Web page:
The story is worthy of a movie! Fresh from the defeats of Jericho and Ai, Joshua and the Israelites were striking terror in the hearts of all the Canaanites. Most Canaanite kingdoms decided to consolidate their forces, hoping that victory would come in numbers. The Gibeonites, however, settled on a different strategy. Dressed in old, worn out clothes and carrying stale provisions, a group of Gibeonites rode less than twenty miles to the Israelite camp, but told Joshua and his leaders that they had come from a far-off land.
They had heard of God’s greatness, they said, and wanted to make a treaty (sacred covenant) with the Israelites. Somewhat (but not nearly enough) suspicious, Joshua and his men formed a sacred pact with the Gibeonite deceivers. Three days later, the Israelites found out the truth, but it was too late, they had already given their word.
Given the situation, those from a modern Western culture will probably have a difficult time understanding why such a covenant should be honored. Generally, we don’t value or grasp the true significance of trust.
The scenario gets even more interesting. A group five Amorite kings hear about this treaty and get seriously angry at the Gibeonites for aligning with Israel. Gathering their armies for war, they begin a vicious assault on the city of Gibeon. Terrified, the Gibonites send an urgent appeal for help to the Israelite camp. And what do they? Even though they had been deceived by the Gibeonites, the Israelites march all night, and—at the risk of their own lives—fight valiantly for the sake of their new allies.
Recognizing that Joshua and his men had honored a sacred trust, God fights for the Israelites to the point of causing the sun to stand still in the sky until their enemies had been thoroughly defeated. The thought of it all stretches the limits of one’s rational mind!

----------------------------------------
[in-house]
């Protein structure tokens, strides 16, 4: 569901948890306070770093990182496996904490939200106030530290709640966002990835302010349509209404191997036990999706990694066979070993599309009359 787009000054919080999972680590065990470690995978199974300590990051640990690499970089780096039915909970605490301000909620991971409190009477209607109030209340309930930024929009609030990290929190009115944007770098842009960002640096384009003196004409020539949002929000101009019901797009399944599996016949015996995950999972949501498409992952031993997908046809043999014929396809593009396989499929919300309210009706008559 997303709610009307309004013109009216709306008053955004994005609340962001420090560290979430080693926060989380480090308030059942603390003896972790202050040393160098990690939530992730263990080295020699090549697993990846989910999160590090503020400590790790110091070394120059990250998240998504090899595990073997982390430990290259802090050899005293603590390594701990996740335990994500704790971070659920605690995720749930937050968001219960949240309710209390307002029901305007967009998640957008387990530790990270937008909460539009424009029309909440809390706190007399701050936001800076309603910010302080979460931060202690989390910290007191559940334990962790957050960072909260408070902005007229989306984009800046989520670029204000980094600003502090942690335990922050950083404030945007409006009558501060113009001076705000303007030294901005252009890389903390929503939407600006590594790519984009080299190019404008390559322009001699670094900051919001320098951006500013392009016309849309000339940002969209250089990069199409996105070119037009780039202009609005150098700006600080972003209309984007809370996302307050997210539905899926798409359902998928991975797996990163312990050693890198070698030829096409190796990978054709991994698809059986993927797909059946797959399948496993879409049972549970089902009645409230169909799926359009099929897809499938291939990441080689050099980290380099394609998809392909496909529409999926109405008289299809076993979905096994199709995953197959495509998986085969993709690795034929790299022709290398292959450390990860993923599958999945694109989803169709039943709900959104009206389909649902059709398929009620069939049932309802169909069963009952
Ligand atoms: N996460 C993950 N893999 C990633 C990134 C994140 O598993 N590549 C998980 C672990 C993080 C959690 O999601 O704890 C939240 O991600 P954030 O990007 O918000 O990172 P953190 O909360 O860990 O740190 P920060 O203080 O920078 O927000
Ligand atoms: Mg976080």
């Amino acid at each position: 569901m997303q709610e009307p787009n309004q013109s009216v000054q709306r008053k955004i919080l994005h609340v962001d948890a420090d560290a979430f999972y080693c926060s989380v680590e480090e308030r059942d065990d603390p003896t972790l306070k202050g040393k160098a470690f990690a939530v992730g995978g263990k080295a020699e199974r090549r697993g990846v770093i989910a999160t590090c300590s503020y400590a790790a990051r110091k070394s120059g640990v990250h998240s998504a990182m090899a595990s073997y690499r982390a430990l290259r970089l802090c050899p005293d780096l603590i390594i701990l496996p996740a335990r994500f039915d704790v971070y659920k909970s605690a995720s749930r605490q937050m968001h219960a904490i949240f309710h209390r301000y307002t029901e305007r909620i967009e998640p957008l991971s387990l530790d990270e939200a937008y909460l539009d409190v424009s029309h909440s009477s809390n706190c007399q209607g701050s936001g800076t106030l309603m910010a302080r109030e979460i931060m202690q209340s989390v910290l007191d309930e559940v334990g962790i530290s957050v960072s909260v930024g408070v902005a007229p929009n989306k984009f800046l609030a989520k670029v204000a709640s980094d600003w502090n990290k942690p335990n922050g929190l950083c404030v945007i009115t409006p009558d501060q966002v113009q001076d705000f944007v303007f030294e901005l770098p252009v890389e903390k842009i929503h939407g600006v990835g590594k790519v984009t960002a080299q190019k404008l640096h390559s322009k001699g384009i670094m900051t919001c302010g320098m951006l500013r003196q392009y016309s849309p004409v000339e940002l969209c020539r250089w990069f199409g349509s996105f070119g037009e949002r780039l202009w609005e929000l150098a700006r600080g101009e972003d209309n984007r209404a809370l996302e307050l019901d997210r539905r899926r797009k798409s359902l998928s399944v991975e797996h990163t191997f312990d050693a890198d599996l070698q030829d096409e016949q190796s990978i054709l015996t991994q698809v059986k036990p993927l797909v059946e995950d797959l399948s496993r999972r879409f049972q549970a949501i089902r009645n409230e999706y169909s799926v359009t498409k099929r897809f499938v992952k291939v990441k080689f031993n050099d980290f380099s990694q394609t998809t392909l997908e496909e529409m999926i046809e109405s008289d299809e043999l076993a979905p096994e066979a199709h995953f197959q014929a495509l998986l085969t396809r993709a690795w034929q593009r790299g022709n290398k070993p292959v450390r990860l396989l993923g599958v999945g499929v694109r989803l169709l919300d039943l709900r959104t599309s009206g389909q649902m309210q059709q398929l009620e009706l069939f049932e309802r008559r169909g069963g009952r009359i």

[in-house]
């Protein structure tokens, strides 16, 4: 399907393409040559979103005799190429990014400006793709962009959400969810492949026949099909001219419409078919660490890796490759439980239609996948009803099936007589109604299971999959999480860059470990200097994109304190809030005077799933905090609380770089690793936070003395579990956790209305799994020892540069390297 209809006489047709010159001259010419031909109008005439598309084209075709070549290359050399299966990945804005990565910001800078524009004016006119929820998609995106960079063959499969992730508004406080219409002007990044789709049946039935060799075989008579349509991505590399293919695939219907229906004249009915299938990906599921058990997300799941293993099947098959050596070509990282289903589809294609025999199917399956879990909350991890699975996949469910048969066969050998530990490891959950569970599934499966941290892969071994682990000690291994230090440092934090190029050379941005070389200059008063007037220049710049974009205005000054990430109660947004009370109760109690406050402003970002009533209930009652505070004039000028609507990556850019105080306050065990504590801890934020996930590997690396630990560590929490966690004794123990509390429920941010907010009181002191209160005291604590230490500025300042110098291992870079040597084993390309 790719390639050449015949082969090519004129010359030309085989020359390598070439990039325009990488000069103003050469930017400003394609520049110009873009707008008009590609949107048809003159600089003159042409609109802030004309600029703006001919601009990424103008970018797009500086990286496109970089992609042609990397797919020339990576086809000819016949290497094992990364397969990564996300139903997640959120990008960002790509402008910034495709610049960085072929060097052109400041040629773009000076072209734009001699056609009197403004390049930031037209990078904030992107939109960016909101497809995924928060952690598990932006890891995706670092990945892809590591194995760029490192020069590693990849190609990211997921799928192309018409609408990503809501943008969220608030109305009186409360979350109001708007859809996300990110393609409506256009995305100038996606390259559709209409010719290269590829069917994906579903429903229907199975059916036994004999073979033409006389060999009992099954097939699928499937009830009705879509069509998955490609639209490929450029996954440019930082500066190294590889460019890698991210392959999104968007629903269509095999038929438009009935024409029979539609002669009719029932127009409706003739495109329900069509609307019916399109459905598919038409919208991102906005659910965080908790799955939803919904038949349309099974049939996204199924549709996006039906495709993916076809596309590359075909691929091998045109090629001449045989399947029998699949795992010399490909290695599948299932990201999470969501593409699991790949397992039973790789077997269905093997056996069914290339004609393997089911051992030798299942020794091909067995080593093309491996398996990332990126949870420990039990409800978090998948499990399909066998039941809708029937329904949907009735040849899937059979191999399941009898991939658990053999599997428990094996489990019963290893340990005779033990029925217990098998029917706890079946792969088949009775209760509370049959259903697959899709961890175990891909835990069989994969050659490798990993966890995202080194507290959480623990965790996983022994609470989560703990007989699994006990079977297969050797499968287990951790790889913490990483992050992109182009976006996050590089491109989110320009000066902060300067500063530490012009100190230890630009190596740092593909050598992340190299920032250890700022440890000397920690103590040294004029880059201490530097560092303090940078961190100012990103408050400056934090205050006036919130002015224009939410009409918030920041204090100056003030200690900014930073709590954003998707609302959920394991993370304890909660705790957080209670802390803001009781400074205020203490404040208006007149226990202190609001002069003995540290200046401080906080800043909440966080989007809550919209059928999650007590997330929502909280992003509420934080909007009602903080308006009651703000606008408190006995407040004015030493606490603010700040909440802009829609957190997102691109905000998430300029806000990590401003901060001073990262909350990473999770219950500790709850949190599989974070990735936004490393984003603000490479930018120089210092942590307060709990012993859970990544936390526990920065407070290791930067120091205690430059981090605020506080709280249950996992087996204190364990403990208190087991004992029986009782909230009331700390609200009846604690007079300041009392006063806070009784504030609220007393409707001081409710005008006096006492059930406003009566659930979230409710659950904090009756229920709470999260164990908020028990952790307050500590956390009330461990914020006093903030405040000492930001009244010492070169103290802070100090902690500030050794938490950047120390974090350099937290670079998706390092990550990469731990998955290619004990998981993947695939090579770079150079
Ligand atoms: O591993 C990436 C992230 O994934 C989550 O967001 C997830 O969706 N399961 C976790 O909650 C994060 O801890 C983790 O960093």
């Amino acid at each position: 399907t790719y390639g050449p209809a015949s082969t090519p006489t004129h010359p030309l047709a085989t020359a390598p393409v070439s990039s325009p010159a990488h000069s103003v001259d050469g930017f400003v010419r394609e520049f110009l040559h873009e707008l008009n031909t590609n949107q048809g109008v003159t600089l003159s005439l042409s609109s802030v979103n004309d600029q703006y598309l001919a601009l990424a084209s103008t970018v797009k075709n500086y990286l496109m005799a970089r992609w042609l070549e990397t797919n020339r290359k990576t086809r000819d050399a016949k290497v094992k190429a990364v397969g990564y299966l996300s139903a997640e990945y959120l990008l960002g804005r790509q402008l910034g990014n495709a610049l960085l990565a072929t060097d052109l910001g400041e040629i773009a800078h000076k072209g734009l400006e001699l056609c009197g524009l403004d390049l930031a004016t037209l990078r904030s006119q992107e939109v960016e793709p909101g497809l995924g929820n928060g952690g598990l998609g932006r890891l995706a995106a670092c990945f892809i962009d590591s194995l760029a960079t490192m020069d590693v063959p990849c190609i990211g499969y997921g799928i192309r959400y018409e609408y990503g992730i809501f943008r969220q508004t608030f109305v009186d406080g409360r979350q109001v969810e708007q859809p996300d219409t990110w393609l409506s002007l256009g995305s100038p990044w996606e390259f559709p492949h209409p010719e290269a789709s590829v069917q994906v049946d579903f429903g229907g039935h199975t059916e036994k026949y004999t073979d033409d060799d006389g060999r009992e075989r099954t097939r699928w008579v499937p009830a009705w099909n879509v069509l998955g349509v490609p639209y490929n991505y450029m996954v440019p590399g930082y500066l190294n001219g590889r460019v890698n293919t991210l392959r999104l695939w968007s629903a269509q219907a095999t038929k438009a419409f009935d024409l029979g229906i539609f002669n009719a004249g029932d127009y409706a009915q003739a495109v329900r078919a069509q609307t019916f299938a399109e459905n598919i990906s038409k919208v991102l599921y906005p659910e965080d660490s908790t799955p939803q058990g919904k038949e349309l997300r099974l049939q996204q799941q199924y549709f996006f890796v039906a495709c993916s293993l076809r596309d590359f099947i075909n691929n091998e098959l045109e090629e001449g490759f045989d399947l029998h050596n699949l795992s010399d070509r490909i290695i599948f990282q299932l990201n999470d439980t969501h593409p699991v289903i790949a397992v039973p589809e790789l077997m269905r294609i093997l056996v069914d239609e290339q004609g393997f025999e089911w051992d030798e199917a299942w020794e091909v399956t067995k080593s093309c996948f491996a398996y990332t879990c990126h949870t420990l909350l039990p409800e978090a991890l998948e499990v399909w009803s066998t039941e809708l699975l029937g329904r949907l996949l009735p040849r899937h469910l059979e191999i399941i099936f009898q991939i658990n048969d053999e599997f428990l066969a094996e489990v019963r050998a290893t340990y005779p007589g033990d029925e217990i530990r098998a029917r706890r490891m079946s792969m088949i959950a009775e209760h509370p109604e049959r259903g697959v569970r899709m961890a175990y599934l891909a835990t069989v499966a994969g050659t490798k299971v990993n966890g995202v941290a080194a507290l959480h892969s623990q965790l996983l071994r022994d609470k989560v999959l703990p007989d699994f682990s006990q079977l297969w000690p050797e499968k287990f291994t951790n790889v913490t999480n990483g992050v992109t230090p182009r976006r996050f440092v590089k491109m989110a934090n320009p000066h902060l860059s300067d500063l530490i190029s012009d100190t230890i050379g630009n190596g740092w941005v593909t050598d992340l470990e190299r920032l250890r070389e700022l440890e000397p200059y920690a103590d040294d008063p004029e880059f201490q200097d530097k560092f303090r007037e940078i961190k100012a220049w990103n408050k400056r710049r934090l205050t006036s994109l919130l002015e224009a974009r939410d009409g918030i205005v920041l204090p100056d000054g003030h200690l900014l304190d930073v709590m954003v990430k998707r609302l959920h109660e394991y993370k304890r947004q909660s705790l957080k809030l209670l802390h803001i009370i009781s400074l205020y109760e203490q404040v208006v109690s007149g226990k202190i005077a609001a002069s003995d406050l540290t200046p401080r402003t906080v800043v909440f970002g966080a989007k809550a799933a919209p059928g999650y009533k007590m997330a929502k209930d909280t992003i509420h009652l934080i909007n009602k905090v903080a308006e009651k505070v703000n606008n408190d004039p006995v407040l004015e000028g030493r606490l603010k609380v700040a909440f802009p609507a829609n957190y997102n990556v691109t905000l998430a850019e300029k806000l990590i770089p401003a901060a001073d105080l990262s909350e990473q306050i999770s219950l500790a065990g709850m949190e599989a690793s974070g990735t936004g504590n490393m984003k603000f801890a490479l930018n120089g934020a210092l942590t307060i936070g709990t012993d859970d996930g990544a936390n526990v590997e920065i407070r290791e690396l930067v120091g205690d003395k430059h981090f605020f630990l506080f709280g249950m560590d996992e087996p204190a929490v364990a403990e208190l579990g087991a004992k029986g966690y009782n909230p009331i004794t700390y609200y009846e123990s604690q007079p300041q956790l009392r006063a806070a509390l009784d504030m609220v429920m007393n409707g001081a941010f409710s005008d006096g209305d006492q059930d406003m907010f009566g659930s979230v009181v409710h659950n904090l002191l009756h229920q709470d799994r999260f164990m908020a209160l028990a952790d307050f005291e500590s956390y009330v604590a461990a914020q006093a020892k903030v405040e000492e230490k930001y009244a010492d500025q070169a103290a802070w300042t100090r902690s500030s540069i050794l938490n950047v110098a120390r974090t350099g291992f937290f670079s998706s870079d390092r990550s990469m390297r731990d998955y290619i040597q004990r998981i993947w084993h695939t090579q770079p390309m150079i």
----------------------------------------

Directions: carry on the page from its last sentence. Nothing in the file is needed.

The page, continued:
The story doesn’t end there, however. About 400 years later, King David is confused as to why God’s chosen people would be in the midst of a 3-year famine. His inquiry nets an unexpected response. God is angry with the nation of Israel because the previous king, Saul, had violated Joshua’s covenant by slaughtering some of the Gibeonite people. Justice is finally served with the execution of 7 of Saul’s descendants and the famine abates.
A covenant is considered sacred in the eyes of God because trust is sacred. A breakdown in trust spells the death knell for any society—and it is a primary reason the U.S. is in moral and economic decline. We don’t trust our government leaders. We don’t trust our corporate leaders. We don’t trust our religious leaders. We don’t trust our spouses. What’s left but to trust ourselves?—and to buy lots of guns and ammunition! When trust erodes, a multitude of people suffer the consequences.
Entering a sacred covenant—especially with God—can result in many wonderful blessings. But to break a sacred covenant is to bring terrible curses upon one’s own head—and upon one’s descendants. By trusting the voice of the serpent over the voice of God, Adam & Eve violated a sacred trust and brought terrible curses upon themselves and upon their descendants (Hosea 6:7; Genesis 3:16-19).
Combined with our high treason against the kingdom of heaven, our violation of a sacred covenant means terrible consequences. As God said, the entire human race is now under a death sentence. Due to our cultural differences, we may struggle to grasp certain aspects of the sacredness of trust, but it is up to us to seek out an understanding of God’s ways. In the end, the real surprise of the Old Testament is not that God would judge nations, but that He would spare even one person—let alone an entire nation—from his or her deserved judgment.